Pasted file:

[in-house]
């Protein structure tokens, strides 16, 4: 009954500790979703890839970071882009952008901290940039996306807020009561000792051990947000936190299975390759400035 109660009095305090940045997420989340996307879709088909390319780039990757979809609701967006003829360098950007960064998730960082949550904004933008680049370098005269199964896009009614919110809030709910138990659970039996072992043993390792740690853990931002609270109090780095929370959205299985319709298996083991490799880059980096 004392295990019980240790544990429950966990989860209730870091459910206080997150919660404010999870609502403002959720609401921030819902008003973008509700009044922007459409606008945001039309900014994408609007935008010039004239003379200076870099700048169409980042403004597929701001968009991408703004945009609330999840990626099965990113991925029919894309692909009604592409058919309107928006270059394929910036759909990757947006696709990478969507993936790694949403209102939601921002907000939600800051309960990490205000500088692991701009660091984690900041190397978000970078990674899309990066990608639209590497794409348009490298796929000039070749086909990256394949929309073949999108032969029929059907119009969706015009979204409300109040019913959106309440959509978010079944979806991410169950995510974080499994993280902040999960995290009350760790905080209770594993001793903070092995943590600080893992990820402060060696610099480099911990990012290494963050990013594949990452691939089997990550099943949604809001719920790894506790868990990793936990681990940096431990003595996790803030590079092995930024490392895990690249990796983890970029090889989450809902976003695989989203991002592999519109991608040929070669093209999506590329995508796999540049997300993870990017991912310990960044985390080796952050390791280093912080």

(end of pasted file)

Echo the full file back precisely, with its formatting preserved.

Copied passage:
[in-house]
């Protein structure tokens, strides 16, 4: 009954500790979703890839970071882009952008901290940039996306807020009561000792051990947000936190299975390759400035 109660009095305090940045997420989340996307879709088909390319780039990757979809609701967006003829360098950007960064998730960082949550904004933008680049370098005269199964896009009614919110809030709910138990659970039996072992043993390792740690853990931002609270109090780095929370959205299985319709298996083991490799880059980096 004392295990019980240790544990429950966990989860209730870091459910206080997150919660404010999870609502403002959720609401921030819902008003973008509700009044922007459409606008945001039309900014994408609007935008010039004239003379200076870099700048169409980042403004597929701001968009991408703004945009609330999840990626099965990113991925029919894309692909009604592409058919309107928006270059394929910036759909990757947006696709990478969507993936790694949403209102939601921002907000939600800051309960990490205000500088692991701009660091984690900041190397978000970078990674899309990066990608639209590497794409348009490298796929000039070749086909990256394949929309073949999108032969029929059907119009969706015009979204409300109040019913959106309440959509978010079944979806991410169950995510974080499994993280902040999960995290009350760790905080209770594993001793903070092995943590600080893992990820402060060696610099480099911990990012290494963050990013594949990452691939089997990550099943949604809001719920790894506790868990990793936990681990940096431990003595996790803030590079092995930024490392895990690249990796983890970029090889989450809902976003695989989203991002592999519109991608040929070669093209999506590329995508796999540049997300993870990017991912310990960044985390080796952050390791280093912080």